Today’s post celebrates some of the highlights from TNOC writing in 2019. These contributions—originating around the world—were one or more of widely read, offering novel points of view, and/or somehow disruptive in a useful way. All 1000+ TNOC essays and roundtables are worthwhile reads, of course, but what follows will give you a taste of 2019’s key and diverse content.
A key event for TNOC in 2019 was The Nature of Cities Summit in Paris. Attended by almost 400 people from 60 countries, TNOC Summit was a major undertaking to model a new collaborative spirit in urbanism. We continue to publish outputs from Summit. You can see them here, along with the Summit report. Planning for the next Summit is underway, and will be announced soon.
The Stories of the Nature of Cities 2099 prize for Flash Fiction attracted 1200 entries from 116 countries. We awarded seven top prizes—women from the U.S., Canada, and India—and in May 2019 we published a book of 57 stories from 21 countries: A Flash of Silver Green. The 2020 version of the prize has just completed accepting submissions—over 1,000 from 99 countries—and we will produce a new book of collected stories early in 2021.
In essays, roundtables, and reviews we continue to seek the frontiers of thought found at the boundaries of urban ecology, community, design, planning, and art. Importantly, we’ve attracted more and more readers: over a million people have visited TNOC. and in 2019 we had readers from 3,500+ cities in 150+ countries.
Thank you. We hope to see you again in 2020.
(Banner photo is by Paris architect Vincent Callibaut.)
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The Nature of Cities Summit
The Nature of Cities (TNOC) Summit, held in Paris from 4-7 June 2019, brought together a unique diversity of thought- leaders and practitioners to catalyze a cross- disciplinary movement for collaborative green cities. The Summit convened diverse voices and actors, designing interactive sessions to build new connections and propel change—both on an individual and organizational level. Participants ranged from artists, writers, and activists to people working in academia, urban planning, policy, and practice.
We asked people to imagine future cities, in the form of a flash or short fiction contest. Our original prompt read like this: What are the stories of people and nature in cities in 2099? What will cities be like to live in?
Of 1,200 submissions from 116 countries, 57 from 21 countries were collected in this book, including the seven that we judged to be prize-winners, authored by women from the United States, Canada, and India. You can get a copy of A Flash of Silver Green directly from the publisher.
This roundtable was inspired by “seed session” workshop “Talk, Map, Act” at the TNOC Summit where we gathered diverse stories of engagement with stewardship from all around the world. To continue this journey we explore the words people use for the constellation of activities suggested by the English word “stewardship”. So, we asked 25 practitioners—scientists, activists, artists, planners, practitioners—from five continents: in your context and experience, what is the word or phrase used for the concept of “actively taking care of things, such as the environment”? The answers are all over the map. In many languages, there is no direct translation to the English word “stewardship”. But there are many phrases that convey the activity of care—activities that in many countries are newly developing and advancing.
This Roundtable was curated by Lindsay Campbell, Erika Svendsen, and Michelle Johnson of the U.S. Forest Service.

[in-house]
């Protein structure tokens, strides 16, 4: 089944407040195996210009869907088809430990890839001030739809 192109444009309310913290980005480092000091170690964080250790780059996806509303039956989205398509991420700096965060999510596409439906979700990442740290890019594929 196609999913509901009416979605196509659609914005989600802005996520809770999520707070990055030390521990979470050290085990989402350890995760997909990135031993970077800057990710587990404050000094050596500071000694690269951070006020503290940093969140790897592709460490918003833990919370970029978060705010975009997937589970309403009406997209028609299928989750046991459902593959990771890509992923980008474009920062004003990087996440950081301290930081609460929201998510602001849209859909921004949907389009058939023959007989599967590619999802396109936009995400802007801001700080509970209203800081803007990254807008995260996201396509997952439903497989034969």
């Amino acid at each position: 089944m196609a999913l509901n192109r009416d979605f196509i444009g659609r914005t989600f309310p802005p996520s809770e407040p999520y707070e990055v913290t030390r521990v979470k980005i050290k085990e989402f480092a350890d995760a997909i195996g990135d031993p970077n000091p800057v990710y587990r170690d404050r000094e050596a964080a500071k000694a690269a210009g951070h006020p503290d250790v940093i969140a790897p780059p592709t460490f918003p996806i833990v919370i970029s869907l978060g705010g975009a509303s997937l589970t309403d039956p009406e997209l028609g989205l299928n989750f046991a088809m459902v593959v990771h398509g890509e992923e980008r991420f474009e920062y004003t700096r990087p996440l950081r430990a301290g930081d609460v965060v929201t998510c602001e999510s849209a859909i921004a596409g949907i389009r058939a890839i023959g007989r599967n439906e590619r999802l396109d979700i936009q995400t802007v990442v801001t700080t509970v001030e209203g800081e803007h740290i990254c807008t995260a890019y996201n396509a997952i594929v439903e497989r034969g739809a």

With contributions from: Nathalie Blanc, Paris; Lindsay Campbell, New York; Zorina Colasero, Puerto Princesa City; Kirk Deitschman, Waimānalo; Johan Enqvist, Cape Town; Emilio Fantin, Bologna; Artur Jerzy Filip, Warsaw; Carlo Beneitez Gomez, Puerto Princesa City; Cecilia Herzog, Rio de Janeiro; Michelle Johnson, New York; Kevin Lunzalu, Nairobi; Patrick Lydon, Osaka; Romina Magtanong, Puerto Princesa City; Heather McMillen, Honolulu; Ranjini Murali, Bangalore; Harini Nagendra, Bangalore; Jean Ferus Niyomwungeri, Kigali; Jean Palma, Manila; Beatriz Ruizpalacios, Mexico City; Huda Shaka, Dubai; Erika Svendsen, New York; Abdallah Tawfic, Cairo; Diana Wiesner, Bogotá; Fish Yu, Shenzhen
What prevents us from creating cities that are better for people and nature? It doesn’t seem like a lack of knowledge—don’t we have enough research knowledge to act on better policy? So, what is the impediment?
There is a feeling among many that in broad brush, at least, we know what we need to do to make cities better for people and nature. Yet, cities often, even typically, lag in their efforts to be more resilient, sustainable, livable, and just through greening. Why?
There are four threads in the responses: (1) research and data, and perhaps even “knowledge” is, by itself, insufficient; (2) while we mostly have enough research knowledge to act, it doesn’t necessarily apply everywhere, as we lack knowledge applicable to the global south; (3) we all, including scientists, have to become activists for change toward better cities; (4) we need transparency and engagement across sectors of the public realm.
With contributions from: Adrian Benepe, New York; Paul Downton, Melbourne; Ana Faggi, Buenos Aires; Sumetee Gajjar, Cape Town; Russell Galt, Edinburgh; Rob McDonald, Washington; Huda Shaka, Dubai; Vivek Shandas, Portland; Phil Silva, New York; Naomi Tsur, Jerusalem
When I first encountered “urban ecology”, and urbanism generally, what attracted me was the essential collaborativeness of cities and their design—that cities are, or at least should be, collaborative creations. Indeed, this is the fundamental (and ideally fun) and foundational idea of TNOC: let’s put different types of people into the same space and see what emerges. So, we asked a collection of TNOC contributors—scientists, artists, planners, designers, engineers, policy makers—about their own experience with collaboration. It is a rich vein of response, and some threads stand out about the collaborative experience: It challenges us to trust. It is often surprising. It is often difficult. Sometimes there is tension. It takes time. It demands personal growth. It requires acknowledgment of others. It asks us to question our own points of view. It thrives in the in-between spaces. There is no one way. It is an act of transformation.